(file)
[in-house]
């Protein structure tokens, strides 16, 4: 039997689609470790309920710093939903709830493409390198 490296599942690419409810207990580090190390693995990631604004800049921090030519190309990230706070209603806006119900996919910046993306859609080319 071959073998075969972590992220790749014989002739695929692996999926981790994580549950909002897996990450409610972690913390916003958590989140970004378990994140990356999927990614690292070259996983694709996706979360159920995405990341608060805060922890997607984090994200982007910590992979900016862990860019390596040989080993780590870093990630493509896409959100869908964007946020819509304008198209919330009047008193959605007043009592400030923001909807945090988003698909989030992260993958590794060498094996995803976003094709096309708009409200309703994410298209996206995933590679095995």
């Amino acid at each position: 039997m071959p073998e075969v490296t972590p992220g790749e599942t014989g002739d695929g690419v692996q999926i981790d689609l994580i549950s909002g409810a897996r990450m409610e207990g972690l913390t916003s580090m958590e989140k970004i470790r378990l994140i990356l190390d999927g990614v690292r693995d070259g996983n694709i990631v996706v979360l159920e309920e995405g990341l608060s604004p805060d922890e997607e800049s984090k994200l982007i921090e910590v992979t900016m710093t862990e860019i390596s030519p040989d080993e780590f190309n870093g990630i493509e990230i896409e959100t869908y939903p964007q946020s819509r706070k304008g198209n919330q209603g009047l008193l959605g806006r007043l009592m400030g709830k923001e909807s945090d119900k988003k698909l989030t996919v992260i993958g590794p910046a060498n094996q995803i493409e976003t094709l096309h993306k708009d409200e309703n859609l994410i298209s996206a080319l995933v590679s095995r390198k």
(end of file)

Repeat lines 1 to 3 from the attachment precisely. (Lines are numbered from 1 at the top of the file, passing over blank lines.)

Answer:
[in-house]
């Protein structure tokens, strides 16, 4: 039997689609470790309920710093939903709830493409390198 490296599942690419409810207990580090190390693995990631604004800049921090030519190309990230706070209603806006119900996919910046993306859609080319 071959073998075969972590992220790749014989002739695929692996999926981790994580549950909002897996990450409610972690913390916003958590989140970004378990994140990356999927990614690292070259996983694709996706979360159920995405990341608060805060922890997607984090994200982007910590992979900016862990860019390596040989080993780590870093990630493509896409959100869908964007946020819509304008198209919330009047008193959605007043009592400030923001909807945090988003698909989030992260993958590794060498094996995803976003094709096309708009409200309703994410298209996206995933590679095995």
């Amino acid at each position: 039997m071959p073998e075969v490296t972590p992220g790749e599942t014989g002739d695929g690419v692996q999926i981790d689609l994580i549950s909002g409810a897996r990450m409610e207990g972690l913390t916003s580090m958590e989140k970004i470790r378990l994140i990356l190390d999927g990614v690292r693995d070259g996983n694709i990631v996706v979360l159920e309920e995405g990341l608060s604004p805060d922890e997607e800049s984090k994200l982007i921090e910590v992979t900016m710093t862990e860019i390596s030519p040989d080993e780590f190309n870093g990630i493509e990230i896409e959100t869908y939903p964007q946020s819509r706070k304008g198209n919330q209603g009047l008193l959605g806006r007043l009592m400030g709830k923001e909807s945090d119900k988003k698909l989030t996919v992260i993958g590794p910046a060498n094996q995803i493409e976003t094709l096309h993306k708009d409200e309703n859609l994410i298209s996206a080319l995933v590679s095995r390198k």